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Kelly SloanKelly SloanJuly 13, 20186min320

The sense of grief shared at the news of Dr. Charles Krauthammer’s passing, coming only a few short, agonizing weeks after his informing us all of the terminal nature of his illness, surpassed somewhat that normally reserved for public figures of whom most have had little, if any real personal knowledge, especially commentators. Presidents and other heads of state seem to merit a period of national mourning owing to their station of leadership. Certain entertainers have the ability to exert an almost familial hold on the hearts and minds of at least some members of the general public. Billy Graham was a source of spiritual salvation for millions. But commentators, while rising to the level of celebrity, at least for those enamored or engulfed by the political life, are increasingly perceived as tendentiously vulgar, coming at us in short, vituperative bursts, generally repeating well worn talking points in adherence to the principle that repetition is the foundation of persuasion.  



Jared WrightJared WrightMarch 16, 201651min326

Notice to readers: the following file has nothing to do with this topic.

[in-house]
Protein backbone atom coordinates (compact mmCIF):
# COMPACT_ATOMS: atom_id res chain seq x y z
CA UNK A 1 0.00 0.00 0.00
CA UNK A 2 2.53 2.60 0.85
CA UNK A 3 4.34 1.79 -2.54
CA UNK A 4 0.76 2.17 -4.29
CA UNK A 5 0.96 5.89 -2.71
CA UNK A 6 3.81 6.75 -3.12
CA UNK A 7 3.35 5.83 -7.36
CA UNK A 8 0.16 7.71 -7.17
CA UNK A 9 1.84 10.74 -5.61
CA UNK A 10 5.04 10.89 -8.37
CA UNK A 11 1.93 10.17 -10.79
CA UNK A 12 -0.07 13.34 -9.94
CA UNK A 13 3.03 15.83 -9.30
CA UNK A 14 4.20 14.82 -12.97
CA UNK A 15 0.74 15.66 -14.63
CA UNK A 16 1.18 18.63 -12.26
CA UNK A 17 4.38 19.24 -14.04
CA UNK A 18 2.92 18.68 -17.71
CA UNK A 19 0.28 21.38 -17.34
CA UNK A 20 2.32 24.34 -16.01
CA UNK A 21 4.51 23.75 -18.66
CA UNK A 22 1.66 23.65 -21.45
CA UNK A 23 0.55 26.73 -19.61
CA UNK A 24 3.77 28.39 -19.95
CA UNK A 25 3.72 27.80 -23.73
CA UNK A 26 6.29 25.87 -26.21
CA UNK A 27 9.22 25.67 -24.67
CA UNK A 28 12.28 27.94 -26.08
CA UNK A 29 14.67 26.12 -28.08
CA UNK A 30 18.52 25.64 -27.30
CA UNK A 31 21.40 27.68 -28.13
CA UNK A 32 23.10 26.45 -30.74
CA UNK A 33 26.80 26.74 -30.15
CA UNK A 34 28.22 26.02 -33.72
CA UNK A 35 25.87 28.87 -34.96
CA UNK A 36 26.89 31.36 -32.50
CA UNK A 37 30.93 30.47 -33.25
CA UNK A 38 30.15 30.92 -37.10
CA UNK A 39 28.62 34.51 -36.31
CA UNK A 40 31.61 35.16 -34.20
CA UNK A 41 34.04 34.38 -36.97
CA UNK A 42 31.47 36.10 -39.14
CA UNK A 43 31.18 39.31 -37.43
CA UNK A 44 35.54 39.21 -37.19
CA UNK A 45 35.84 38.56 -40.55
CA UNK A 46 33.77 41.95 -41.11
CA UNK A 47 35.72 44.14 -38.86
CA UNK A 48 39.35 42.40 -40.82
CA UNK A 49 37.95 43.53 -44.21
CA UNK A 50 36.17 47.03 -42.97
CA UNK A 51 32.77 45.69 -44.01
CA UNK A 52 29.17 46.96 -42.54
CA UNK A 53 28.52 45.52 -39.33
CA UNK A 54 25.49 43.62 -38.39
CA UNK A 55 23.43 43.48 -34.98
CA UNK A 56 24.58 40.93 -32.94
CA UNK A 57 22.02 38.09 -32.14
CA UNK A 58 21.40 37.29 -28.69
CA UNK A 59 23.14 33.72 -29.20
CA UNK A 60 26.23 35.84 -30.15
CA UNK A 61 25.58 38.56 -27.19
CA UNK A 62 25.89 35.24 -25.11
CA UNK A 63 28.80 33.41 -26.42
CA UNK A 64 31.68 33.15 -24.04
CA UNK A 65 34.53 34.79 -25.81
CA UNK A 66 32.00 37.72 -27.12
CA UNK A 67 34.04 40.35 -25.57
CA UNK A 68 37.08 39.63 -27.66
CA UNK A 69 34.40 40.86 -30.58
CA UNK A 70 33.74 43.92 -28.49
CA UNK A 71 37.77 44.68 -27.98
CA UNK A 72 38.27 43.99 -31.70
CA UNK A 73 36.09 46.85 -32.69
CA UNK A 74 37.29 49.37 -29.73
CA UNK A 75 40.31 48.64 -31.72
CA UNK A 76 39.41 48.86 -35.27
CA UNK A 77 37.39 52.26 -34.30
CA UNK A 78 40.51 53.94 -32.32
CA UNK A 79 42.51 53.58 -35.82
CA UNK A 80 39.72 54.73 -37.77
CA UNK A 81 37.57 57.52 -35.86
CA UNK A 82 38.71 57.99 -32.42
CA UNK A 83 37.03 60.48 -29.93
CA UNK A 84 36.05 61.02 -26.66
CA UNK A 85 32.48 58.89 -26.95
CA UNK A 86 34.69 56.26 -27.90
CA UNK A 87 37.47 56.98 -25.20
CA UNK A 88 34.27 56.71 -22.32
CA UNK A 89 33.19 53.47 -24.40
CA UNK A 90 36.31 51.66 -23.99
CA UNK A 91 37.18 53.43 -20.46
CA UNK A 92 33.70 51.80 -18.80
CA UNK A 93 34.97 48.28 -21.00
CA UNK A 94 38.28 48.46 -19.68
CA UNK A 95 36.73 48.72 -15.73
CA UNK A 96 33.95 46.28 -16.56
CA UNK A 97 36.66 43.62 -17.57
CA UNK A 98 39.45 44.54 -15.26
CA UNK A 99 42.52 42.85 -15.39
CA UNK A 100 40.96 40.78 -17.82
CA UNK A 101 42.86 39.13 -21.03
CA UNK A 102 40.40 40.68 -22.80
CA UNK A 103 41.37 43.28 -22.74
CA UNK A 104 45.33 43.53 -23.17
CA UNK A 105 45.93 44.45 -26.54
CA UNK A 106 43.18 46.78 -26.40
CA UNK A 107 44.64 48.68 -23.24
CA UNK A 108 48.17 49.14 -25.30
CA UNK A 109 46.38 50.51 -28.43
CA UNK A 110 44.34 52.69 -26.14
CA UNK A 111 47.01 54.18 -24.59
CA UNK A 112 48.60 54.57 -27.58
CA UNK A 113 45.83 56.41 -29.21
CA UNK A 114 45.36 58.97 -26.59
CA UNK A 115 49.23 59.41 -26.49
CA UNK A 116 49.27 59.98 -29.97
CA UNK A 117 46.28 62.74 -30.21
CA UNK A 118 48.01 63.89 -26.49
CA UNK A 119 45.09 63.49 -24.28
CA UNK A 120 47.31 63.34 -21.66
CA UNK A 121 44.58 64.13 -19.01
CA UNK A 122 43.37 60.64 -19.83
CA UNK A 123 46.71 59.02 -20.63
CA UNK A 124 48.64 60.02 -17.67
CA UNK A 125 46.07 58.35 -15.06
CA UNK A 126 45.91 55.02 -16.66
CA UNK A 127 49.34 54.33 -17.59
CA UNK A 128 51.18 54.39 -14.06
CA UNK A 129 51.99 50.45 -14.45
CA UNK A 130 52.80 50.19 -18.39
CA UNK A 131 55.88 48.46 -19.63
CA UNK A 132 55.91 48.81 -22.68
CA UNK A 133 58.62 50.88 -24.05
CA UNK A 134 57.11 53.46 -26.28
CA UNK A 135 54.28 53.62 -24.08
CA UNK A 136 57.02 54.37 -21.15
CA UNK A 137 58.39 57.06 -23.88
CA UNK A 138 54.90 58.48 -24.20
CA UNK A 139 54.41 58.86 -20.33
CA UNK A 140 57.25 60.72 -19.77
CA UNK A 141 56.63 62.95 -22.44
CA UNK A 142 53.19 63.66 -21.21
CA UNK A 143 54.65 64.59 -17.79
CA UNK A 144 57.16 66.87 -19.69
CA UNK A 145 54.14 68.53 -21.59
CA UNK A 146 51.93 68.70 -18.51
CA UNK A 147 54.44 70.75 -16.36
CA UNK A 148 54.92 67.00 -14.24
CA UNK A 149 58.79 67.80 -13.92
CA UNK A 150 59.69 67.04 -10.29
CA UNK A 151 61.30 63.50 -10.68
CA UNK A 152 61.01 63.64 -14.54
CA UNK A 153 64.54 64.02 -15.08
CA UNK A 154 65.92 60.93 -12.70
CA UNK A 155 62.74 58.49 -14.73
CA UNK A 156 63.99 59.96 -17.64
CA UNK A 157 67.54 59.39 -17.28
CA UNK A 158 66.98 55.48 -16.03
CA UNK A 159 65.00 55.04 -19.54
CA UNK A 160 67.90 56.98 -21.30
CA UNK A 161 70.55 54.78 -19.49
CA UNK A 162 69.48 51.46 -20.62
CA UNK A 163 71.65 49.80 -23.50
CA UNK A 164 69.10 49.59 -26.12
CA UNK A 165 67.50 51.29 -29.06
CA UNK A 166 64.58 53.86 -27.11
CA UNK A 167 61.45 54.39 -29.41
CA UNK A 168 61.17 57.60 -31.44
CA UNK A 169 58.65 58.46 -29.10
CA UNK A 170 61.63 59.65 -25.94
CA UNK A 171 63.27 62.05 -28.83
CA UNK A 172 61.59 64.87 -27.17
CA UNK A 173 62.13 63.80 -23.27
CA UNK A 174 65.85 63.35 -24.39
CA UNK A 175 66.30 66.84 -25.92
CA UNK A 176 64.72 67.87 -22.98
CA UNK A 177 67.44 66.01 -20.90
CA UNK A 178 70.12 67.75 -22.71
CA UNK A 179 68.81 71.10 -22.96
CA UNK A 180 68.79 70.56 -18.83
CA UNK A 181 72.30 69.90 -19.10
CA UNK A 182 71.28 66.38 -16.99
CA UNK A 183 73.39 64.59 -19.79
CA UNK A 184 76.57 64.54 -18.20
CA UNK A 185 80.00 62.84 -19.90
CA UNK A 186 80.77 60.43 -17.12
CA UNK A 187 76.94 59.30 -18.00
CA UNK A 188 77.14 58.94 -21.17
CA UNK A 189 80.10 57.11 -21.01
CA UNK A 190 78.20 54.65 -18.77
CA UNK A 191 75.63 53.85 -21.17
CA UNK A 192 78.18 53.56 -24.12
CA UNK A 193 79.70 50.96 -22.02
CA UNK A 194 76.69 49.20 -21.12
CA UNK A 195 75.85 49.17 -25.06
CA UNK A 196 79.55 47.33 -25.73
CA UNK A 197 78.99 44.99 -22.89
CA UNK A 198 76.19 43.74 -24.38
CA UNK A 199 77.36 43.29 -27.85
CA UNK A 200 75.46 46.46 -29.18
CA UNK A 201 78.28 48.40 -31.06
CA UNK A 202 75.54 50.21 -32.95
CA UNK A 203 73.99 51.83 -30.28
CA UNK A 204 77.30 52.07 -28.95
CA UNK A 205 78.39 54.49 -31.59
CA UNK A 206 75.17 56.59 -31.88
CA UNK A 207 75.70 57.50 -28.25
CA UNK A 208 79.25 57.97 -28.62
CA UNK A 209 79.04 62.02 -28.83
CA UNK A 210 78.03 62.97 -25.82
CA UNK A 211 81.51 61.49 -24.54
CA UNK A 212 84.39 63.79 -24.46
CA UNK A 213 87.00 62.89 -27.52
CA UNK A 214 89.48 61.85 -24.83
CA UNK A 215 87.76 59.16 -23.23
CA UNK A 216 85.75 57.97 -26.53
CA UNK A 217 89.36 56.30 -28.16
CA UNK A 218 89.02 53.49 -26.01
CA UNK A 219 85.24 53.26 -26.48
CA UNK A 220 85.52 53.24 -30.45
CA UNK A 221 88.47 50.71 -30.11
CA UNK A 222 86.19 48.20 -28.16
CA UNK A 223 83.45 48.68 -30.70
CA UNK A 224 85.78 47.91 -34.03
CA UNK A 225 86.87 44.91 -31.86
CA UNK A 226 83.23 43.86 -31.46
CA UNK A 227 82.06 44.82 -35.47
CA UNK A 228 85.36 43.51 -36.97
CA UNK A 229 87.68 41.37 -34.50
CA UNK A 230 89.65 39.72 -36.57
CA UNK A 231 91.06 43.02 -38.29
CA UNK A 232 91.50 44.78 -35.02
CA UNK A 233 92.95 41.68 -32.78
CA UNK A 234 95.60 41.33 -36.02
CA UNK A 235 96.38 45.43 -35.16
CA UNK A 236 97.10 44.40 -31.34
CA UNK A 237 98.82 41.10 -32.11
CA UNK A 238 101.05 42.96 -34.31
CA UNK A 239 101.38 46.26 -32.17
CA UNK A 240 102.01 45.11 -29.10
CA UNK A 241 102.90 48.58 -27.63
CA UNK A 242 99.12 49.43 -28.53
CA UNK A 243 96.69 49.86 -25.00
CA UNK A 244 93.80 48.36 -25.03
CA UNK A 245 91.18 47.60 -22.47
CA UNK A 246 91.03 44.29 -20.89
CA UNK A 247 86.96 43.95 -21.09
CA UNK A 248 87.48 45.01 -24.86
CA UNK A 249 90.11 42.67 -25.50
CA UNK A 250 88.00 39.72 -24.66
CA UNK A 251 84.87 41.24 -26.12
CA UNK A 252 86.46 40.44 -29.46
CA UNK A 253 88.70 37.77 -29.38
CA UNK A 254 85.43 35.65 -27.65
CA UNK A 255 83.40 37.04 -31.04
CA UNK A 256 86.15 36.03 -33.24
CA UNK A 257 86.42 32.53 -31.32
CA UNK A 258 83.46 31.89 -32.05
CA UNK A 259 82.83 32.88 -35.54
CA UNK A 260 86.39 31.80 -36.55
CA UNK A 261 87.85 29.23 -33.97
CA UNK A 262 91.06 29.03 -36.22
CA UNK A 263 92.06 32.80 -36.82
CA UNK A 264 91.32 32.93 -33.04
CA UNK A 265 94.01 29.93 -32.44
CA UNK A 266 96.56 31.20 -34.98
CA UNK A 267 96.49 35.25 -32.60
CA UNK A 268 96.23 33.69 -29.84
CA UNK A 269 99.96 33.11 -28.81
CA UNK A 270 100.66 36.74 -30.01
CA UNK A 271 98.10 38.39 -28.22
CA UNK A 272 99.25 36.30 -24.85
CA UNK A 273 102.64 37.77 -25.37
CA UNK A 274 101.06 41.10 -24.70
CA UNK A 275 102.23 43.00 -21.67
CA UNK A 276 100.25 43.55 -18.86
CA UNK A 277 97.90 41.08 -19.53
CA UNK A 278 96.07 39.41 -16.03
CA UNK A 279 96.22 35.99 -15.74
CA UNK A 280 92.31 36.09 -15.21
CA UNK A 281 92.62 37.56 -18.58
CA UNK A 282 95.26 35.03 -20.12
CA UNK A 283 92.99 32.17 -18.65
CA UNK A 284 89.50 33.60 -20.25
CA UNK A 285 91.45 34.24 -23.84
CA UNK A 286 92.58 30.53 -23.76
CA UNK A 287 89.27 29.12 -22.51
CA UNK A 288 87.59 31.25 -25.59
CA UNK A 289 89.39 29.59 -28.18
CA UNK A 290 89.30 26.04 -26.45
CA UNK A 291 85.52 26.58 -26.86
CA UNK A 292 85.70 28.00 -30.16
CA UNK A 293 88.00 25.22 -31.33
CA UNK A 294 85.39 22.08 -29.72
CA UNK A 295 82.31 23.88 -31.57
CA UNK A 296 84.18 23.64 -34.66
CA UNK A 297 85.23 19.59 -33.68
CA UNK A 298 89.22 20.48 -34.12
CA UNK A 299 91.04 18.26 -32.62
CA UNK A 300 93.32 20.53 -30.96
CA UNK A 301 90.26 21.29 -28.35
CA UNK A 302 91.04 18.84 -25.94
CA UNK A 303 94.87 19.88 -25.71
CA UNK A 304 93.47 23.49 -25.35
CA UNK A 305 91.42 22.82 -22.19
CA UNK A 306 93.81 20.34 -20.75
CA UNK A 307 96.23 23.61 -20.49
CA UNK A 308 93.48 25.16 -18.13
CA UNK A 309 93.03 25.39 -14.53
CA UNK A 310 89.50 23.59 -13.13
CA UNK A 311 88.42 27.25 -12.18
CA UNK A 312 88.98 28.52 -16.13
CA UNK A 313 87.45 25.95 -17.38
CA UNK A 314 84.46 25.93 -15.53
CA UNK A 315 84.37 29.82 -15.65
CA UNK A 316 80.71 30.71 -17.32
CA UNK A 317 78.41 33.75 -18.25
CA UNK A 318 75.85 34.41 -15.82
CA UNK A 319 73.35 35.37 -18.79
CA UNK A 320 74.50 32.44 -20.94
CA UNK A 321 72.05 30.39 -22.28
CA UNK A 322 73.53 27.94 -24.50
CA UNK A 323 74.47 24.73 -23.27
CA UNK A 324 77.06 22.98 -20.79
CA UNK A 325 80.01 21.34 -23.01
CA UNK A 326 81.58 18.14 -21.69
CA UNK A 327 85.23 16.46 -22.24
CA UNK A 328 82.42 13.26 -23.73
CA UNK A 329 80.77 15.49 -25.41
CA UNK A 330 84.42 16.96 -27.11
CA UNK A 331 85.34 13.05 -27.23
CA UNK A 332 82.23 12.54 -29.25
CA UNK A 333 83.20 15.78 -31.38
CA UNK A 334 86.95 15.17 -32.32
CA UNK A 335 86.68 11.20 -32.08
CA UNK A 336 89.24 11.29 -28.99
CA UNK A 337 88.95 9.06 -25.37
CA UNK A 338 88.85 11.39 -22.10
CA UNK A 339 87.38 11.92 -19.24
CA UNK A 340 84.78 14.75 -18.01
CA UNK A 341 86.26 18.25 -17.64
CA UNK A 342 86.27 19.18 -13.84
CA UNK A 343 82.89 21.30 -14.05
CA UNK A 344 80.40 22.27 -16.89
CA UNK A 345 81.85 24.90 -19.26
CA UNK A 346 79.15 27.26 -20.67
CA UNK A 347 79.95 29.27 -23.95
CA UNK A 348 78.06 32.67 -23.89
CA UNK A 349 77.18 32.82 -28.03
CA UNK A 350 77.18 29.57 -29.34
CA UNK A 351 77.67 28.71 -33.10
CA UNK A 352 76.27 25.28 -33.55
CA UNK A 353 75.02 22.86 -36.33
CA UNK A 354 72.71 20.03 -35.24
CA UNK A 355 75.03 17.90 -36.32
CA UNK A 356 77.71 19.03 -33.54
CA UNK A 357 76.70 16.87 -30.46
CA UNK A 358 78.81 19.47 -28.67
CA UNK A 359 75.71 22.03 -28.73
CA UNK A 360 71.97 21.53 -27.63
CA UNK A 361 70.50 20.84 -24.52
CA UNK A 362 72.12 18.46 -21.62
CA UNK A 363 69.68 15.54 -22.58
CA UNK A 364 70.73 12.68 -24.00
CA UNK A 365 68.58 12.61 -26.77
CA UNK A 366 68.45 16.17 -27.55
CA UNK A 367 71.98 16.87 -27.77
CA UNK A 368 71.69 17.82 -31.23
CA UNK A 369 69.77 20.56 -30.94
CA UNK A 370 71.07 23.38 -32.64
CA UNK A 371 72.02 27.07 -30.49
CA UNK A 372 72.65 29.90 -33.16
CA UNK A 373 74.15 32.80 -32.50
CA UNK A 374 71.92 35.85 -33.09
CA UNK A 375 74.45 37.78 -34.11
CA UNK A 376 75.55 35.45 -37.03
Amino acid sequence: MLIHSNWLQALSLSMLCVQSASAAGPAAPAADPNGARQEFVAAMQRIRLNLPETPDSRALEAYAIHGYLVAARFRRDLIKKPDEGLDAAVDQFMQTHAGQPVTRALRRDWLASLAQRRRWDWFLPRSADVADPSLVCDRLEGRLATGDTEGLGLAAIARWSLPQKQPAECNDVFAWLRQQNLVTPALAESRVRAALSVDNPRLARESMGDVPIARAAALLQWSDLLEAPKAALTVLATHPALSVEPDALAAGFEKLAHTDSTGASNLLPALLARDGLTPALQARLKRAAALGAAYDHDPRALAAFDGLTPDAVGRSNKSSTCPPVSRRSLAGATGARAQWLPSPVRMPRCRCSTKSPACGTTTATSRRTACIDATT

VOL. 01 NO. 44 | MARCH 16, 2016 | COLORADOSTATESMAN.COM/THE-HOT-SHEET | © 2016 By TCS Publisher and Editor in Chief Jared Wright _@JaredWright_ DENVER — Super Tuesday Round 3 is complete. Marco Rubio's biggest mistake: Rich Beeson, "The days of having to have 50 field staffers and 25 offices are done. We can have a field office and staff set up in a Starbucks with wireless and get just as much done as we can in a brick-and-mortar office with landlines." Words uttered by the Colorado native and Rubio's deputy campaign manager in October 2015. Also lost: Gubernatorial race for Bruce Benson in 1994 (organizational director), presidential race for Mitt Romney in 2012 (political director). Also, there was that legendary Rubio v. Paul bar fight incident ...